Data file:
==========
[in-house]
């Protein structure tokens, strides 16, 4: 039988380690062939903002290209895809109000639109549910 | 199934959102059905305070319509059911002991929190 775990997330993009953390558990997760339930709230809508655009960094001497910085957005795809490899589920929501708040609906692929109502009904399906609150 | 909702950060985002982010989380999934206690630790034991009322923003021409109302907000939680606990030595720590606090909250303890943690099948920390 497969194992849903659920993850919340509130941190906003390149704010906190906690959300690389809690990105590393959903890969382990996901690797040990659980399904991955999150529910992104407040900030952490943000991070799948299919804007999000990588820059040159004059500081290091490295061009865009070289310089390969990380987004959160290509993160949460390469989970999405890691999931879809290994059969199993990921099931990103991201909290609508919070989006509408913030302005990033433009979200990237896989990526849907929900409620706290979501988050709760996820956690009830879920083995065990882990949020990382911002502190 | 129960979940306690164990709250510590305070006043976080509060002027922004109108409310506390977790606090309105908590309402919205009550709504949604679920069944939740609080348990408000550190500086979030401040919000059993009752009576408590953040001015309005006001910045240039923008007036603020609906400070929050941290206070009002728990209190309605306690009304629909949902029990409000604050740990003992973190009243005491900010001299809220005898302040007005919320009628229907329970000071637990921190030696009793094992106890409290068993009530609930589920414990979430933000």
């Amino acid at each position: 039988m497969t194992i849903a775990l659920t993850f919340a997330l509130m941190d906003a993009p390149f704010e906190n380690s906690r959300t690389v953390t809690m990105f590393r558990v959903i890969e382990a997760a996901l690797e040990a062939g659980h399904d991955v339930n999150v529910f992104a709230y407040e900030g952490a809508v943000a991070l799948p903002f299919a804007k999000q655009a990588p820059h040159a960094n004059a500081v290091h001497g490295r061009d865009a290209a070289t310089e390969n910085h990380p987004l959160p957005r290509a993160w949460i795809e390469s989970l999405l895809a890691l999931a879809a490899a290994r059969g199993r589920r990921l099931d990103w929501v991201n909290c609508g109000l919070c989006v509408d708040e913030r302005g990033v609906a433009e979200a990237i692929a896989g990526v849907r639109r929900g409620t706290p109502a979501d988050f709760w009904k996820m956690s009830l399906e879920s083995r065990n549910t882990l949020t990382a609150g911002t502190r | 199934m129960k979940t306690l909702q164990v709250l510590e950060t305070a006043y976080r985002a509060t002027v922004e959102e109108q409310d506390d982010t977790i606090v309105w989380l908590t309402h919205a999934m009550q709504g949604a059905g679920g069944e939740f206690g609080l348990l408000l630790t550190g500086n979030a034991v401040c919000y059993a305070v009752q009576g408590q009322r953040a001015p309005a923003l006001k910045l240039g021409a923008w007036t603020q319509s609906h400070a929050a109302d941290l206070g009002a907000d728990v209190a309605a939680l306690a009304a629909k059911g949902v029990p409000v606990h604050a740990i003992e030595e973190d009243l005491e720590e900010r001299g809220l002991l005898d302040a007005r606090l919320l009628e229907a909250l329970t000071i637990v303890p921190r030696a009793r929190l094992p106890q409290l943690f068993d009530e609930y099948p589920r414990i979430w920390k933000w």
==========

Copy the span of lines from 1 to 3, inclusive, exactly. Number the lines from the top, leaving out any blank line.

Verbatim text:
[in-house]
């Protein structure tokens, strides 16, 4: 039988380690062939903002290209895809109000639109549910 | 199934959102059905305070319509059911002991929190 775990997330993009953390558990997760339930709230809508655009960094001497910085957005795809490899589920929501708040609906692929109502009904399906609150 | 909702950060985002982010989380999934206690630790034991009322923003021409109302907000939680606990030595720590606090909250303890943690099948920390 497969194992849903659920993850919340509130941190906003390149704010906190906690959300690389809690990105590393959903890969382990996901690797040990659980399904991955999150529910992104407040900030952490943000991070799948299919804007999000990588820059040159004059500081290091490295061009865009070289310089390969990380987004959160290509993160949460390469989970999405890691999931879809290994059969199993990921099931990103991201909290609508919070989006509408913030302005990033433009979200990237896989990526849907929900409620706290979501988050709760996820956690009830879920083995065990882990949020990382911002502190 | 129960979940306690164990709250510590305070006043976080509060002027922004109108409310506390977790606090309105908590309402919205009550709504949604679920069944939740609080348990408000550190500086979030401040919000059993009752009576408590953040001015309005006001910045240039923008007036603020609906400070929050941290206070009002728990209190309605306690009304629909949902029990409000604050740990003992973190009243005491900010001299809220005898302040007005919320009628229907329970000071637990921190030696009793094992106890409290068993009530609930589920414990979430933000």
């Amino acid at each position: 039988m497969t194992i849903a775990l659920t993850f919340a997330l509130m941190d906003a993009p390149f704010e906190n380690s906690r959300t690389v953390t809690m990105f590393r558990v959903i890969e382990a997760a996901l690797e040990a062939g659980h399904d991955v339930n999150v529910f992104a709230y407040e900030g952490a809508v943000a991070l799948p903002f299919a804007k999000q655009a990588p820059h040159a960094n004059a500081v290091h001497g490295r061009d865009a290209a070289t310089e390969n910085h990380p987004l959160p957005r290509a993160w949460i795809e390469s989970l999405l895809a890691l999931a879809a490899a290994r059969g199993r589920r990921l099931d990103w929501v991201n909290c609508g109000l919070c989006v509408d708040e913030r302005g990033v609906a433009e979200a990237i692929a896989g990526v849907r639109r929900g409620t706290p109502a979501d988050f709760w009904k996820m956690s009830l399906e879920s083995r065990n549910t882990l949020t990382a609150g911002t502190r | 199934m129960k979940t306690l909702q164990v709250l510590e950060t305070a006043y976080r985002a509060t002027v922004e959102e109108q409310d506390d982010t977790i606090v309105w989380l908590t309402h919205a999934m009550q709504g949604a059905g679920g069944e939740f206690g609080l348990l408000l630790t550190g500086n979030a034991v401040c919000y059993a305070v009752q009576g408590q009322r953040a001015p309005a923003l006001k910045l240039g021409a923008w007036t603020q319509s609906h400070a929050a109302d941290l206070g009002a907000d728990v209190a309605a939680l306690a009304a629909k059911g949902v029990p409000v606990h604050a740990i003992e030595e973190d009243l005491e720590e900010r001299g809220l002991l005898d302040a007005r606090l919320l009628e229907a909250l329970t000071i637990v303890p921190r030696a009793r929190l094992p106890q409290l943690f068993d009530e609930y099948p589920r414990i979430w920390k933000w």